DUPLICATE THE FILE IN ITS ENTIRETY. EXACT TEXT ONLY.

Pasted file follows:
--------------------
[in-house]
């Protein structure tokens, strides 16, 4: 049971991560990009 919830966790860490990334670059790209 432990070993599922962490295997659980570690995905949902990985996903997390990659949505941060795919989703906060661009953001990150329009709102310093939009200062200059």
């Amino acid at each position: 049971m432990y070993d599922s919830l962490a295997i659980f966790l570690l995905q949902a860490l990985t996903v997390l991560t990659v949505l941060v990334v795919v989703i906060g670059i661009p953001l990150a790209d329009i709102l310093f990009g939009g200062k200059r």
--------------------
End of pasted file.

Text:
[in-house]
């Protein structure tokens, strides 16, 4: 049971991560990009 919830966790860490990334670059790209 432990070993599922962490295997659980570690995905949902990985996903997390990659949505941060795919989703906060661009953001990150329009709102310093939009200062200059």
């Amino acid at each position: 049971m432990y070993d599922s919830l962490a295997i659980f966790l570690l995905q949902a860490l990985t996903v997390l991560t990659v949505l941060v990334v795919v989703i906060g670059i661009p953001l990150a790209d329009i709102l310093f990009g939009g200062k200059r």